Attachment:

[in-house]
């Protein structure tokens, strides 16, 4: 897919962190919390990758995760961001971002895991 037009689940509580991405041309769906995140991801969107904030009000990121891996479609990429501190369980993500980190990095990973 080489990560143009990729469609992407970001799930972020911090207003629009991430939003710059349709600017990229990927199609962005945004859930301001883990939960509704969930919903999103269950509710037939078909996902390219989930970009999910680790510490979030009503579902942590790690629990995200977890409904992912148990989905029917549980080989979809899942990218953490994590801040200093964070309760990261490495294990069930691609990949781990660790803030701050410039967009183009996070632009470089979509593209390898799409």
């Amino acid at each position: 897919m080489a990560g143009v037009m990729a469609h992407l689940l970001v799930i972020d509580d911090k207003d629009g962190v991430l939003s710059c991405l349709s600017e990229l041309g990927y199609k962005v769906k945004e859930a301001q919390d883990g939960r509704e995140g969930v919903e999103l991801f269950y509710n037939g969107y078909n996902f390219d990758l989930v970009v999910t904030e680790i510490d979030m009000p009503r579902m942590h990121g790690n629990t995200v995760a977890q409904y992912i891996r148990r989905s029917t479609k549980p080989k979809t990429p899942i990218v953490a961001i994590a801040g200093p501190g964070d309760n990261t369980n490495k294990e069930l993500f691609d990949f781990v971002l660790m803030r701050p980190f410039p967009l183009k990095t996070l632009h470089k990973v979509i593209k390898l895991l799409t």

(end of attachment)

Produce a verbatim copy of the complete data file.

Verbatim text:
[in-house]
């Protein structure tokens, strides 16, 4: 897919962190919390990758995760961001971002895991 037009689940509580991405041309769906995140991801969107904030009000990121891996479609990429501190369980993500980190990095990973 080489990560143009990729469609992407970001799930972020911090207003629009991430939003710059349709600017990229990927199609962005945004859930301001883990939960509704969930919903999103269950509710037939078909996902390219989930970009999910680790510490979030009503579902942590790690629990995200977890409904992912148990989905029917549980080989979809899942990218953490994590801040200093964070309760990261490495294990069930691609990949781990660790803030701050410039967009183009996070632009470089979509593209390898799409």
């Amino acid at each position: 897919m080489a990560g143009v037009m990729a469609h992407l689940l970001v799930i972020d509580d911090k207003d629009g962190v991430l939003s710059c991405l349709s600017e990229l041309g990927y199609k962005v769906k945004e859930a301001q919390d883990g939960r509704e995140g969930v919903e999103l991801f269950y509710n037939g969107y078909n996902f390219d990758l989930v970009v999910t904030e680790i510490d979030m009000p009503r579902m942590h990121g790690n629990t995200v995760a977890q409904y992912i891996r148990r989905s029917t479609k549980p080989k979809t990429p899942i990218v953490a961001i994590a801040g200093p501190g964070d309760n990261t369980n490495k294990e069930l993500f691609d990949f781990v971002l660790m803030r701050p980190f410039p967009l183009k990095t996070l632009h470089k990973v979509i593209k390898l895991l799409t």